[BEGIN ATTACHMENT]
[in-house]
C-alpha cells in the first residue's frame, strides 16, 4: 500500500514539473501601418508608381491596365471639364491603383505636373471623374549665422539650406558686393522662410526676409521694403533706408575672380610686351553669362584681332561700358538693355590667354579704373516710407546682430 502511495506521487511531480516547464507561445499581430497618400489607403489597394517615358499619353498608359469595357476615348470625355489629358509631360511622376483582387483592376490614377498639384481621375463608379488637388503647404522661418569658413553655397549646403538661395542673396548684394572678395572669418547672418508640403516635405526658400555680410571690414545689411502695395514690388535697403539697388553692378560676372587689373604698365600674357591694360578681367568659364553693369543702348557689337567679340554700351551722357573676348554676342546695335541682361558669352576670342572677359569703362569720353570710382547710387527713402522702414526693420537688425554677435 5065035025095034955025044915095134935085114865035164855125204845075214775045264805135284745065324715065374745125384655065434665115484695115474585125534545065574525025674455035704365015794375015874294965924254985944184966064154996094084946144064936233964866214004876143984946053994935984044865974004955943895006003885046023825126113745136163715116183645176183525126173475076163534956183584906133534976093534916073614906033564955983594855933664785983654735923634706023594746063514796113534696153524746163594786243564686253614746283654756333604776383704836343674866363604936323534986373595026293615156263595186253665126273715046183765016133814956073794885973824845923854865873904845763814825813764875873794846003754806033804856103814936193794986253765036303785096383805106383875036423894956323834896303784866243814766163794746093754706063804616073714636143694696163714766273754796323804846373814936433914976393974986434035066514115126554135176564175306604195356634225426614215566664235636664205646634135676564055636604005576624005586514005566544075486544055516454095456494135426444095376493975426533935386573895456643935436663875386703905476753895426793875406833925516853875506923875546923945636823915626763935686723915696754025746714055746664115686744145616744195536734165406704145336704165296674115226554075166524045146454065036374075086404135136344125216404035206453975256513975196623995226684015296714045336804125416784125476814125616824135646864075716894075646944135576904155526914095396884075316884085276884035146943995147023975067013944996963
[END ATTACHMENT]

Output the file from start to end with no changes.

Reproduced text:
[in-house]
C-alpha cells in the first residue's frame, strides 16, 4: 500500500514539473501601418508608381491596365471639364491603383505636373471623374549665422539650406558686393522662410526676409521694403533706408575672380610686351553669362584681332561700358538693355590667354579704373516710407546682430 502511495506521487511531480516547464507561445499581430497618400489607403489597394517615358499619353498608359469595357476615348470625355489629358509631360511622376483582387483592376490614377498639384481621375463608379488637388503647404522661418569658413553655397549646403538661395542673396548684394572678395572669418547672418508640403516635405526658400555680410571690414545689411502695395514690388535697403539697388553692378560676372587689373604698365600674357591694360578681367568659364553693369543702348557689337567679340554700351551722357573676348554676342546695335541682361558669352576670342572677359569703362569720353570710382547710387527713402522702414526693420537688425554677435 5065035025095034955025044915095134935085114865035164855125204845075214775045264805135284745065324715065374745125384655065434665115484695115474585125534545065574525025674455035704365015794375015874294965924254985944184966064154996094084946144064936233964866214004876143984946053994935984044865974004955943895006003885046023825126113745136163715116183645176183525126173475076163534956183584906133534976093534916073614906033564955983594855933664785983654735923634706023594746063514796113534696153524746163594786243564686253614746283654756333604776383704836343674866363604936323534986373595026293615156263595186253665126273715046183765016133814956073794885973824845923854865873904845763814825813764875873794846003754806033804856103814936193794986253765036303785096383805106383875036423894956323834896303784866243814766163794746093754706063804616073714636143694696163714766273754796323804846373814936433914976393974986434035066514115126554135176564175306604195356634225426614215566664235636664205646634135676564055636604005576624005586514005566544075486544055516454095456494135426444095376493975426533935386573895456643935436663875386703905476753895426793875406833925516853875506923875546923945636823915626763935686723915696754025746714055746664115686744145616744195536734165406704145336704165296674115226554075166524045146454065036374075086404135136344125216404035206453975256513975196623995226684015296714045336804125416784125476814125616824135646864075716894075646944135576904155526914095396884075316884085276884035146943995147023975067013944996963